Few studies have focused on weight loss programs implemented in community-based primary care settings. The objective of this analysis was to evaluate the effectiveness of a weight loss program and determine whether physicians in primary care practices could achieve reductions in body weight and body fat similar to those obtained in weight loss clinics.
Analyses were performed on chart review data from 413 obese participants who underwent weight loss at a primary care (n=234) or weight loss (n=179) clinic. Participants received physician-guided behavioral modification sessions and self-selected a diet plan partially or fully supplemented by meal replacements. A repeated-measures analysis of covariance was conducted with age and sex serving as covariates; significance was set at P≤.05.
In 178 subjects (43%) completing 12 weeks of the program, primary care clinics were as effective as weight loss clinics at achieving reductions in body weight (12.4 vs 12.1 kg) but better with regard to reduction in body fat percentage (3.8% vs 2.7%; P≤.05). Regardless of location, participants completing 12 weeks lost an average of 11.1% of their body weight. Participants selecting full meal replacement had greater reductions in weight and body fat percentage (12.7 kg, 3.5%) compared with participants selecting a partial meal replacement plan (8.3 kg, 2.3%).
Primary care physicians can successfully manage and treat obese patients using behavioral modification techniques coupled with meal replacement diets.
To compare the long-term effects of three different programs including initial 6 weeks (V)LCD diets 420 kcal/d, 530 kcal/d, 880 kcal/d) on sustained weight loss, attrition and obesity associated conventional cardiovascular risk factors.
Prospective, randomized clinical 52 weeks trial. Two weeks of a booster (V)LCD period after week 26.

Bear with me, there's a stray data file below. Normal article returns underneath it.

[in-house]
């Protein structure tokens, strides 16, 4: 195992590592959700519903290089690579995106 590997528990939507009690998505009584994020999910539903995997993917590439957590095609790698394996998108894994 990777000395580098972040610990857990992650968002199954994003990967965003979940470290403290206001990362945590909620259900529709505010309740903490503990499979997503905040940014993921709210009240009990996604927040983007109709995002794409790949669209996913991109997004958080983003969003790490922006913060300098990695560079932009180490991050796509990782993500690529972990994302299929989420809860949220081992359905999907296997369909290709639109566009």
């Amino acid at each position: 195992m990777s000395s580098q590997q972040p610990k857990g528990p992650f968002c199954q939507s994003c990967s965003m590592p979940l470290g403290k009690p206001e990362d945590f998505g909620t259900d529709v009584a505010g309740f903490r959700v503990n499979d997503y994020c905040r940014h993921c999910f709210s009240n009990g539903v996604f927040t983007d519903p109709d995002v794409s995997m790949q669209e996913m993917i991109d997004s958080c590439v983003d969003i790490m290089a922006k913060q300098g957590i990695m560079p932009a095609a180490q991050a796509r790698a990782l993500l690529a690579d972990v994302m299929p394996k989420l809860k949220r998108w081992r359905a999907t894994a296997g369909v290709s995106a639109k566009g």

University outpatient obesity clinic.
Ninety-three middle-aged obese patients (30 men), initial mean BMI 38.7 kg/m2, age 20-65 y, from the waiting list.
Weight loss pattern, attrition, reported side effects, blood pressure, blood glucose and serum lipid levels. Repeated frequent measurements up to week 26, intermittently up to final measurements at week 52.
One year attrition (30-45%), sustained weight loss (8-15% of initial body weight) and changes in obesity associated risk parameters were similar in all three group. Fewer adverse events were reported in the LCD group.
The results compare favorably with most previous reports of similar design. VLCD (420 kcal or 530 kcal/ d and LCD 880 kcal/d) were equally effective in long term treatment of obesity. The tendency to less side effects with LCD suggests that such preparations deserve further attention.
Obesity is associated with increased bile stasis and cholesterol saturation, and an increased risk of gallstone development. Conversely, bile composition is normalized following reduction in body weight. It would appear advantageous to promote weight loss in obesity, which would reduce the predisposition to gallstone formation. Despite the potential health benefits of weight reduction, very-low-calorie diets appear to increase the risk for cholesterol crystal and gallstone formation. The incidence of gallstone formation seems to be dependent on the degree of caloric restriction, the rate of weight loss, and the duration of the dietary intervention. Thus, faster rates of weight loss for longer periods of time are associated with increased risk.
Available data obtained from prospective studies of subjects during active weight loss suggest that newly formed gallstones occur within 4 weeks and with incidence rates 15 to 25-fold higher than in the general obese population. The stones produce symptoms in approximately one-third of the subjects, of whom approximately one-half will undergo surgery. Proposed mechanisms underlying gallstone formation during weight reduction include bile stasis due to reduced caloric intake, increased biliary cholesterol saturation secondary to increased cholesterol mobilization, and increased nucleation due to changes in bile arachidonate and givcoprotein concentrations. Data are lacking on the effects of gradual rates of weight loss and risk of gallstone formation.